February 14th, 2008


YouTube as folk music

Electronic composer Midori Hirano is in Berlin just now at the invitation of the Berlinale; she's also playing a show on Friday night at the Electronic Church. I last saw her in June in Kyoto, where we ate a meal consisting entirely of different types of tofu.

Hisae and I invited Midori to dinner last night. After delicious dishes of shepherd's pie and banana cake (no tofu this time!) accompanied by projections of the semi-ambient films of Werner Nekes, I broke out the electric harmonium and Midori treated us to an impromptu version of Silviphobia, the track she made for o.lamm's last album. In fact, it was slightly "promptu"; Midori needed the Silviphobia video itself to remind her of all the song's different sections.

From that, free association on air-powered keyboards (Midori) and selected, projected internet (me) led us somehow to Airships by Metallic Falcons, a band involving CocoRosie's Sierra Casady:

The desert theme and the beautiful dirgelike sound in Airships seemed to be a direct reference to Nico's "Desertshore". Midori had never heard the album, so I cued up the Japanese trailer for La Cicatrice Intérieure, the brilliant film Philippe Garrel made with Nico in 1972, basically a haunting longform video for "Desertshore" featuring Nico and her son Ari:

Garrel seems to have blocked any DVD release of La Cicatrice Intérieure (I watched it -- repeatedly -- in Tokyo in 2001 on an old VHS tape rented from Tsutaya), but there's a torrent of some sort here. I love Nico's "harmonium phase" -- songs where she's accompanied by nothing but her "throne of doom". They strike exactly the right balance between music and noise, avant and trad, and take me somewhere very beautiful, somewhere I feel better for visiting, despite the bleakness of the landscape.

Here's an interview she did with Pop 2, a French rock show, also in 1972, which shows her pumping the "throne of doom" and singing live:

After Midori had disappeared into the night (leaving behind an improv composition she'd played into my sequencer), I got to watching some new YouTube videos using my songs. Well, they were new to me, anyway, and they seemed to express YouTube's typical tics as well as its ceaseless expansion.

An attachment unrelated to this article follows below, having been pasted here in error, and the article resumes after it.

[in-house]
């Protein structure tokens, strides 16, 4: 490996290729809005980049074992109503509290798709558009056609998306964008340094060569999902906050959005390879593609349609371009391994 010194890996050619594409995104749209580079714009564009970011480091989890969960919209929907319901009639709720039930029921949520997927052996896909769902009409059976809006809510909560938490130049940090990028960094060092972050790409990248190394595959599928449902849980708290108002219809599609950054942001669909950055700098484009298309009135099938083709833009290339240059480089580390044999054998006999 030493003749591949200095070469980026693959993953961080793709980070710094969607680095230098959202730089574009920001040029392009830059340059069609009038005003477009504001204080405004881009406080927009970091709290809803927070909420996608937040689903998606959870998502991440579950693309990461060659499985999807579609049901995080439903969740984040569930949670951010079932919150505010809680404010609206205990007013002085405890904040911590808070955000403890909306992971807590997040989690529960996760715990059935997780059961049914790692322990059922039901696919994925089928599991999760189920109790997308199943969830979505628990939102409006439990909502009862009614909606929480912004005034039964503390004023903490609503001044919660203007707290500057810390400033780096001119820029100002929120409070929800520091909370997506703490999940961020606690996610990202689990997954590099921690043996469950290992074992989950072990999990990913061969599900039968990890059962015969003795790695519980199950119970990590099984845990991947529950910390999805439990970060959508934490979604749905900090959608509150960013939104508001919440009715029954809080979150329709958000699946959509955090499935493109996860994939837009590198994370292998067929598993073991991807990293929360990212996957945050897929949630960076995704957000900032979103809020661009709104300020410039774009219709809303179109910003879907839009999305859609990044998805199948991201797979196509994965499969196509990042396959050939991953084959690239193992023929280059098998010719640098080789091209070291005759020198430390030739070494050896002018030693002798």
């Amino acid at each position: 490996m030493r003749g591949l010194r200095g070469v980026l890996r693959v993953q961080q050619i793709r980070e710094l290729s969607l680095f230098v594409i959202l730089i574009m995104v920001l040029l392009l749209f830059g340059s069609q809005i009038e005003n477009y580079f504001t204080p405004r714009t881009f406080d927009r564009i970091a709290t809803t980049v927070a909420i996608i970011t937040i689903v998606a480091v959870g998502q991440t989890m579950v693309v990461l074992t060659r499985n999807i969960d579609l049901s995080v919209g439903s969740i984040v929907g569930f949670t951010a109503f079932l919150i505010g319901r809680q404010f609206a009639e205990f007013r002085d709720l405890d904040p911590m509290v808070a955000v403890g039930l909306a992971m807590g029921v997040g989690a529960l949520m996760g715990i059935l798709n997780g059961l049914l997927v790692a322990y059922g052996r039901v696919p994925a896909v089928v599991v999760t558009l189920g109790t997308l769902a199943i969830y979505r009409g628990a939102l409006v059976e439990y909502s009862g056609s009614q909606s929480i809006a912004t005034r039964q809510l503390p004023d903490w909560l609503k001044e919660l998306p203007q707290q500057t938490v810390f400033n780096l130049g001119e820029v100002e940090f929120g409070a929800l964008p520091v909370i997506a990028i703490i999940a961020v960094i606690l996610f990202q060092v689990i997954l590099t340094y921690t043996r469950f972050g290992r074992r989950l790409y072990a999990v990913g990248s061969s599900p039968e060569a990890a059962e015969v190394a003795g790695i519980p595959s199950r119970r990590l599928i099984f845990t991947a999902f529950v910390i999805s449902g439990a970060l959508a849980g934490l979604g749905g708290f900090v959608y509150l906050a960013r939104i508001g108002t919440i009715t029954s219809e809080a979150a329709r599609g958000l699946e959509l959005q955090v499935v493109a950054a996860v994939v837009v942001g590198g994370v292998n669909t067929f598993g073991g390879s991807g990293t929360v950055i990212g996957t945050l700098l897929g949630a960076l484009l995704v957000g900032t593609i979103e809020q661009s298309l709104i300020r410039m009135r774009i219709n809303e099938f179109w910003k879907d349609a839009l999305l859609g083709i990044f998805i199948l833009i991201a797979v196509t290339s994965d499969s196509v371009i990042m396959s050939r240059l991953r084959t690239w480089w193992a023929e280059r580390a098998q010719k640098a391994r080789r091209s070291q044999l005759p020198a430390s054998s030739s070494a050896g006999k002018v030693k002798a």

There was a video of Spooky Kabuki featuring a rippling electronic skeleton, a version of Mnemorex with someone halfheartedly making a stuffed orange rabbit dance, an anime video of Situation Comedy Blues and a quieter vid of the same song just featuring my head spinning around on the record label.

There was a race-track take on one of my better "lost" songs, The Hippy Analog Portapak Video Revolution, a reading of Summer Holiday 1999 just featuring the static cover of the album, a predictable Johnny Depp-ized Is it because I'm a Pirate? with the description "the song "is it because im a pirate" by the band momus not very good but if the images were better it would be funny" (luckily all the commenters liked the song better than the video), someone's holiday photos set to Rhetoric (it was odd to hear the lines "the lovely owl upon the bough is swooping down for me / the brambles tangle round and round far as the eye can see" and see a family seated around the dinner table) and a real-life reformed drug addict singing the song I wrote with an imaginary reformed drug addict narrator, Saved.

It occurred to me that this is a vital form of folk culture, and that, while folk forms may have followed Nico into the left field or disappeared into ethnographic museums, popular contemporary folk improvisation is more likely to happen on YouTube these days than any barnyard hootenanny, and as likely to use computers and video projectors as pump organs, banjos and harmoniums. I say that based as much on self-observation as mass observation; the way I use YouTube has become a stream-of-consciousness, a train-of-association in which I jump from one "note" to another. Rather like an improvising folk musician, in fact, or an electronic hobo jumping trains.